Try to be careful not to minimize the loss or encourage a quick recovery, said Roxane Cohen Silver, a professor of psychological science, public health and medicine at the University of California, Irvine. Based on research with hundreds of lucky people, he’s put together a list of what not to do if you lose. Never pretend to know what grief feels like, even if you’ve experienced a similar loss; You cannot understand the depth of their grief, he said.

According to Dr. Other expressions to avoid, says Wortman, are “You are so strong,” “You are so grateful,” and “Everything will be okay,” along with religious expressions like “It’s part of God’s plan” or “It’s all right.” He’s in a better place.”

How To Survive Losing A Loved One: A Practical Guide To Coping With Your Partner’s Terminal Illness And Death, And Building The Next Chapter In Your Life By Karen Jackson Taylor |

Ms. Vance said it’s better not to make empty promises. Some of her friends promised their children pedicures and ice cream, but no one followed through. Her children were injured. “If you promise something, you have to keep it,” he said.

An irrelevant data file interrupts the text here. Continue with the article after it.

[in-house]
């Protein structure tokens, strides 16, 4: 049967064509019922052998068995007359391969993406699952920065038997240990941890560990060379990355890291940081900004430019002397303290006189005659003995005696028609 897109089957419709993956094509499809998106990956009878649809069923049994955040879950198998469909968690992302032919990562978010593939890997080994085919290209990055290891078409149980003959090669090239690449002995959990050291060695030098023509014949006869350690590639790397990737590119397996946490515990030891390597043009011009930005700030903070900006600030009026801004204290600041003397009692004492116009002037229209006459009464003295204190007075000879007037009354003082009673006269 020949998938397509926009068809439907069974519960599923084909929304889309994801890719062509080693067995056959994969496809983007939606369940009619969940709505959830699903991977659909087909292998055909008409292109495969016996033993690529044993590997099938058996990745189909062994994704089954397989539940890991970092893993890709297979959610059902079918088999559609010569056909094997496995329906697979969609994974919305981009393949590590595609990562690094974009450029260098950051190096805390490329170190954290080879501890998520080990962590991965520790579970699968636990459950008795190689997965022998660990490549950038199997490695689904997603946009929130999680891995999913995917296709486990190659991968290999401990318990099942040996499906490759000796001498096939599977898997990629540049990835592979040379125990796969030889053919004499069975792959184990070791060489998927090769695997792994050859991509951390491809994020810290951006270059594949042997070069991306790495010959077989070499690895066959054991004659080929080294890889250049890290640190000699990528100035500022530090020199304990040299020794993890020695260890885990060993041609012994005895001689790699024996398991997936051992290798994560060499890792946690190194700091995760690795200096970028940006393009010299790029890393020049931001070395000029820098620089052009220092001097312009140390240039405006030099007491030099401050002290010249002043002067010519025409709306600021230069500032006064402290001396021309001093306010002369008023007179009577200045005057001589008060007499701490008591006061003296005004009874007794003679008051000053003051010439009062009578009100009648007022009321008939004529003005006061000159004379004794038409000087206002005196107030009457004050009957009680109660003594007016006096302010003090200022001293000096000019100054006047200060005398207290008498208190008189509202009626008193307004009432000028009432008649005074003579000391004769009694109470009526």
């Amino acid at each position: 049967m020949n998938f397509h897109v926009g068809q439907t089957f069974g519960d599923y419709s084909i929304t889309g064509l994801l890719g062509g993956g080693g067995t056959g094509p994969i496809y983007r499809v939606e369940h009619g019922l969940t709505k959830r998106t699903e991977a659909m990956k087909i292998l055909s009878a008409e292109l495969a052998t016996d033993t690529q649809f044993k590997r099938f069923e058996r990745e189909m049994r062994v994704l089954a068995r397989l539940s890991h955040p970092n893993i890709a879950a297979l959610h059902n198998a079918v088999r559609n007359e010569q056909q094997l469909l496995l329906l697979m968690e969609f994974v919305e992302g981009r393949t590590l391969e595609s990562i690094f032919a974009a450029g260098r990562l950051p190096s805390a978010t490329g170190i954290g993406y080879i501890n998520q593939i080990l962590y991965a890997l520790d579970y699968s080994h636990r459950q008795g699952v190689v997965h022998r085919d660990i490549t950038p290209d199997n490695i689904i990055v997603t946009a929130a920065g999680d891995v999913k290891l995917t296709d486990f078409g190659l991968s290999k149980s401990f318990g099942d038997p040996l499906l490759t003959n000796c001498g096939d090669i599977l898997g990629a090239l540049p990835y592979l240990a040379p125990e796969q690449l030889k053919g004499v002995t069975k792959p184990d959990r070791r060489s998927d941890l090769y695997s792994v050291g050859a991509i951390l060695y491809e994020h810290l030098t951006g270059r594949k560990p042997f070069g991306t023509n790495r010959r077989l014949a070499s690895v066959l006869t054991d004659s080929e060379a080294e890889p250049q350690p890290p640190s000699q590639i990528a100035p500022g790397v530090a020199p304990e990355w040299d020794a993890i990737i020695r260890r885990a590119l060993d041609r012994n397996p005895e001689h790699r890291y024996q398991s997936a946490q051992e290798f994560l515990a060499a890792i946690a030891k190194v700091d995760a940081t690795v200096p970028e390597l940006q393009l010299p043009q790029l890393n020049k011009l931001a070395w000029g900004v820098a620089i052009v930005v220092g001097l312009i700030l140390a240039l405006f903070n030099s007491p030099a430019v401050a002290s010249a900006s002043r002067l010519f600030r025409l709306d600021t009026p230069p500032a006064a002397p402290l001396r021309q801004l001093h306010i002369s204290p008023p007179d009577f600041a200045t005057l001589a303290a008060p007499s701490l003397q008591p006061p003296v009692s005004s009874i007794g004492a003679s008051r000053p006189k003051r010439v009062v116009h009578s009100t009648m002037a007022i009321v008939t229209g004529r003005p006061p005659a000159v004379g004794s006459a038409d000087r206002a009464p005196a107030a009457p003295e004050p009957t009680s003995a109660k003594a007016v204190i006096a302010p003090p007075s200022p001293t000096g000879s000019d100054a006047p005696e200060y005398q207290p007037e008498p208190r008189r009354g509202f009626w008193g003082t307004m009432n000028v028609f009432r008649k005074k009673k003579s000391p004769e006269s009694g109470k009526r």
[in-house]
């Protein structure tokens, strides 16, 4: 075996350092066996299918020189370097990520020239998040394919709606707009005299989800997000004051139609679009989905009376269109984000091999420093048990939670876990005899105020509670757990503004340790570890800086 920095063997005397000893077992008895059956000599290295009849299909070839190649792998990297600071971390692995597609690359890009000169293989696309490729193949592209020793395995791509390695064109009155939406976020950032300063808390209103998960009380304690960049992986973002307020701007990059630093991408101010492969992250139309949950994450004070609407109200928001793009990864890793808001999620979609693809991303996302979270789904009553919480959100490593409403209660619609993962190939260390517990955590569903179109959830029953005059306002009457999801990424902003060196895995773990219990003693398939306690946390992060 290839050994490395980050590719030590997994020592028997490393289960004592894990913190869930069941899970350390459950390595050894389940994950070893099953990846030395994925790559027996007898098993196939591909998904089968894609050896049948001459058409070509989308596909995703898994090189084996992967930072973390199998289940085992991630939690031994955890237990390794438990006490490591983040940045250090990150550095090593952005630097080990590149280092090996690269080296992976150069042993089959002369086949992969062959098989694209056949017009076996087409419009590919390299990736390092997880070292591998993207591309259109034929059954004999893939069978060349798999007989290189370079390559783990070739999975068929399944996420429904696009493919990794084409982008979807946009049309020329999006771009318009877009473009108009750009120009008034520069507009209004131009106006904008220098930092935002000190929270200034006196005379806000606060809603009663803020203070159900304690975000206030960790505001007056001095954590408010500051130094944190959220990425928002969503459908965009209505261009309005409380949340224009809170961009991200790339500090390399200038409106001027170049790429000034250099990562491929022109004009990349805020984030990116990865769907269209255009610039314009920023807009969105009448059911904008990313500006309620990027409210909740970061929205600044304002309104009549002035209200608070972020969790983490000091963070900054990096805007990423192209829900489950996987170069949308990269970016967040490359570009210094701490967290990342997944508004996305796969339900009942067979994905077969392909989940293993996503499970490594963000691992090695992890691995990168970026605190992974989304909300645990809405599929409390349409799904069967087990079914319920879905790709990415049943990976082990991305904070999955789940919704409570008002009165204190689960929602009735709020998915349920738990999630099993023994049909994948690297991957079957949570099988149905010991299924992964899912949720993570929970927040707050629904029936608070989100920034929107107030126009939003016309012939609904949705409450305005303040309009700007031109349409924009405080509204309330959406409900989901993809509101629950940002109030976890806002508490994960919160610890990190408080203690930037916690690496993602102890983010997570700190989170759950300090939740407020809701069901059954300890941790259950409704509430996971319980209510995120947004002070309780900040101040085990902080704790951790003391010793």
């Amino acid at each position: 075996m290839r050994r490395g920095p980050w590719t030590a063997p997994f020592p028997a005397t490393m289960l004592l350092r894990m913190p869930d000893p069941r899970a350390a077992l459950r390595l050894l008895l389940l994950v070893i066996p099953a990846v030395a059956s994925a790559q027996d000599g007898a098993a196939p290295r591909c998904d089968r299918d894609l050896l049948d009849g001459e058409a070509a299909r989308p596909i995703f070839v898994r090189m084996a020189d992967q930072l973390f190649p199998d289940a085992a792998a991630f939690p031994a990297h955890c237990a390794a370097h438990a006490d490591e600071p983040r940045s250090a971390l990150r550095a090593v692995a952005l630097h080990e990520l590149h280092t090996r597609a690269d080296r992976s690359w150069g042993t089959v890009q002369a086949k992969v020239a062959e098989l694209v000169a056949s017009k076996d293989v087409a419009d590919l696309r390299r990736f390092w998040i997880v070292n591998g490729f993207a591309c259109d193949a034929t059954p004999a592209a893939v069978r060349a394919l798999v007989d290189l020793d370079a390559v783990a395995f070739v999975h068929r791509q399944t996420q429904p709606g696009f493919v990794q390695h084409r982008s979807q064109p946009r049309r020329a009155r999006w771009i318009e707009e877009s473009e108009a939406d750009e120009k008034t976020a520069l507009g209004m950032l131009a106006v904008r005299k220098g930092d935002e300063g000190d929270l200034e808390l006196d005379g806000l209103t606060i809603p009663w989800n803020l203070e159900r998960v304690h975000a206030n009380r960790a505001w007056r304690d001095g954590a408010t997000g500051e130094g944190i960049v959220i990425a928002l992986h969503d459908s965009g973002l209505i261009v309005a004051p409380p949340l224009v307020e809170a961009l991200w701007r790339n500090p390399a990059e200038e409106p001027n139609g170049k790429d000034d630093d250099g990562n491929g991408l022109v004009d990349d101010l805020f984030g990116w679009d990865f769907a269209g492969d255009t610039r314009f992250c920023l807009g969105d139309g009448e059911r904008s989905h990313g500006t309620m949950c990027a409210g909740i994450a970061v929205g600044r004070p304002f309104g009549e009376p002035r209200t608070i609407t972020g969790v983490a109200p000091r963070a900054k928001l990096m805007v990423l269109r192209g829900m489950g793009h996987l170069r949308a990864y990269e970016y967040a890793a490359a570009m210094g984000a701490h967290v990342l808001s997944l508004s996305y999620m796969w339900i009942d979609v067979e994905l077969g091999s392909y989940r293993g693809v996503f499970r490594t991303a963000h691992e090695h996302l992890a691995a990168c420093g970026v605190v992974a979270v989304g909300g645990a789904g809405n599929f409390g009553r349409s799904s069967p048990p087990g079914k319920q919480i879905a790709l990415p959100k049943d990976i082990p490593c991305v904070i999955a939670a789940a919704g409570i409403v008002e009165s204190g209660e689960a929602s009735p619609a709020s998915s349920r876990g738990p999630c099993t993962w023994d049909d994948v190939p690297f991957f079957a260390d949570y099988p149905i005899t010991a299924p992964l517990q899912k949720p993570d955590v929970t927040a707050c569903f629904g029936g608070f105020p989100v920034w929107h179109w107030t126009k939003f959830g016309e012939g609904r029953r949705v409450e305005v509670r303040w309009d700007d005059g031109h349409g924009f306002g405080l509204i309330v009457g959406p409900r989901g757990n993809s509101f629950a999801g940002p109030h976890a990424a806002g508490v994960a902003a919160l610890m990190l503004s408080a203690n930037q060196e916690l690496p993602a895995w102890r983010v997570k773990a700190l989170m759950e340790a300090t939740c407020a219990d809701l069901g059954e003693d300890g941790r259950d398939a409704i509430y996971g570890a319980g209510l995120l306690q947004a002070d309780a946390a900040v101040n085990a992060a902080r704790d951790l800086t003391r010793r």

If you die by suicide, it can be even more difficult to know what to say or how to help because stigma can be a problem. Doreen Marshall, a psychologist with the American Foundation for Suicide Prevention, said that survivors of loss often feel incredibly guilty and may feel responsible for what happened. Dr Marshall, who lost a partner to suicide, said this means friends and loved ones may be even more willing to support.

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How To Help Loved Ones Cope With Death